Before those five excellent individuals announce their longlist choices to the world though, I thought it was time to put my neck on the line and give you all some ideas as to books I've already read which I'd like to think will make the cut. If I'm right, please feel free to praise my perspicacity; if not, blame the judges (the shadowy ninja reviewers are on the case...).
First up then is Strange Weather in Tokyo (Portobello Books, translated by Alison Markin Powell), Hiromi Kawakami's delightful novel about a May-to-December romance. I'd love to see this on the longlist, even if I do loathe the name change (from the American version entitled The Briefcase) and the tacky, cutesy cover. An equally-good book (with a much nicer cover) is Birgit Vanderbeke's novella The Mussel Feast (Peirene Press, tr. Jamie Bulloch), a short tale of seafood and domestic rebellion which I tipped for the shortlist a whole year ago :)
Continuing the trend of female submissions (or domination, if you prefer) are two excellent books from Europa Editions. The first, Viola Di Grado's 70% Acrylic 30% Wool (tr. Michael Reynolds),is a biting, sarcastic novel set in Leeds, where the mood is as dark as the wintry northern skies (if only the American translation didn't intrude on a very English canvas...). The second is by a writer whose fame seems to have soared over the past year; Elena Ferrante's The Story of a New Name (tr. Ann Goldstein), the sequel to My Brilliant Friend, is a book which deserves to be around at the pointy end of the competition. You never know - if her novel takes out the prize, the mysterious Ms. Ferrante might even be tempted to make an appearance in London...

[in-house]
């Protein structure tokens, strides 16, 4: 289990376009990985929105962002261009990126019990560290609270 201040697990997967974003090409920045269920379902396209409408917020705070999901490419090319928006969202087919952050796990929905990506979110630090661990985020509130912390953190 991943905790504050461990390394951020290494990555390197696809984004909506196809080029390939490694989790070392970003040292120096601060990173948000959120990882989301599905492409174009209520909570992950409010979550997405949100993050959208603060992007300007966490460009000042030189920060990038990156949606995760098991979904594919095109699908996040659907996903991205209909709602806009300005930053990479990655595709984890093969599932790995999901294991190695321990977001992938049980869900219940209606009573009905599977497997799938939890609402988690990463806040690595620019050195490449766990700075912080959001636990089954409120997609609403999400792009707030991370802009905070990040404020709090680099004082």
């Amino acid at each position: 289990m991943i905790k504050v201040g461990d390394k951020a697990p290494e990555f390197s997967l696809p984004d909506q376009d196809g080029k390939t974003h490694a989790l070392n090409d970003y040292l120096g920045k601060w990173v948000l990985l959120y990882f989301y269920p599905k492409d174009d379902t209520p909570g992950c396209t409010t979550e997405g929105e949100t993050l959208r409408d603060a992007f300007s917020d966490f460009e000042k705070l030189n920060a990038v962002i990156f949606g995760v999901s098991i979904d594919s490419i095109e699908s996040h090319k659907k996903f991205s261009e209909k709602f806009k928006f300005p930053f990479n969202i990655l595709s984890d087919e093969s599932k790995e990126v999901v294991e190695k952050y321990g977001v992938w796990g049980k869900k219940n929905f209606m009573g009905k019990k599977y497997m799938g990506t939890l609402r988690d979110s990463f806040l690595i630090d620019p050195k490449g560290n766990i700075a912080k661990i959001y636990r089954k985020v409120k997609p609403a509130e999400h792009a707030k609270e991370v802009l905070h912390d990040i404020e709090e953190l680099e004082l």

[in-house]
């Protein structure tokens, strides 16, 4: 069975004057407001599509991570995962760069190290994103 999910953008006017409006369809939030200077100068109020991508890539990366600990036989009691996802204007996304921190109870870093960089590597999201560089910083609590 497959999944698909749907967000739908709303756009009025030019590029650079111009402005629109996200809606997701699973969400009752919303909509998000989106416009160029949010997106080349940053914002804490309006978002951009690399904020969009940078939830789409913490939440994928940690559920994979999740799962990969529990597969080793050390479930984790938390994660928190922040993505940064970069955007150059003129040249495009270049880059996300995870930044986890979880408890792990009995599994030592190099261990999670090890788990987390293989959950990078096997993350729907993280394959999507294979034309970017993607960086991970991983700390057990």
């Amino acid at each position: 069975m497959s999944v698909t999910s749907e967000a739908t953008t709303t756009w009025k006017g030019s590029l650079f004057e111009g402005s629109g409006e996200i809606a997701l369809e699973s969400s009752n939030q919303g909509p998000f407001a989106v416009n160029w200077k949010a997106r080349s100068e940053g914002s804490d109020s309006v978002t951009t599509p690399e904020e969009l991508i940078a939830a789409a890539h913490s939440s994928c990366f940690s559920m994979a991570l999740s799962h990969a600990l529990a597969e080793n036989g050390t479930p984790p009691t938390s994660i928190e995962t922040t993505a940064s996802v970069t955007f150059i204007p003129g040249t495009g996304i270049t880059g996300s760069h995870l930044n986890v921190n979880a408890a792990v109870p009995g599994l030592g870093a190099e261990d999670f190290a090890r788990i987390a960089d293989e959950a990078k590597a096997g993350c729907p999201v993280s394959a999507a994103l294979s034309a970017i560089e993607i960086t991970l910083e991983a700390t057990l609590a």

But, you might ask, are there any books from the boys? Where are the men? Well, a couple of likely lads appear courtesy of MacLehose Press. Andreï Makine's Brief Loves that Live Forever (tr. Geoffrey Strachan)is a beautiful little work which looks at love in a cold (and ideologically-depressing) climate, painting a picture of romance and friendship in communist-era Russia. Still, compared to Jón Kalman Stefánsson's The Sorrow of Angels (tr. Philip Roughton), Makine's novella is positively radiant. In the sequel to Heaven and Hell, the Icelandic writer's characters battle across a most inhospitable terrain in order to get the mail delivered on time. Remember that the next time you whinge about your post being late ;)
Finally, there are a couple of familiar names, real IFFP heavyweights. Karl Ove Knausgaard is back with A Man in Love (Harvill Secker, tr. Don Bartlett), the second in the six-part My Struggle cycle. Just as detailed as the first, but much more successful, it would be a huge surprise if this didn't lift Knausi (as I like to call him) onto the longlist. And the same is true for a certain Javier Marías and his latest book The Infatuations (Hamish Hamilton, tr. Margaret Jull Costa). A clever tale of love, trust and deception, many have picked it to do well this year.
So there you are - eight suggestions for what should be on the list next Saturday. It's doubtful that they'll all make it to the longlist (I'm not even sure that they're all eligible - or have even been entered...), but each of them would be a worthy contender for the prize. Rest assured - once the list is public, I'll be letting you know my thoughts and looking briefly at any which I may already have tried.
And then, of course, it'll be time to start reading ;)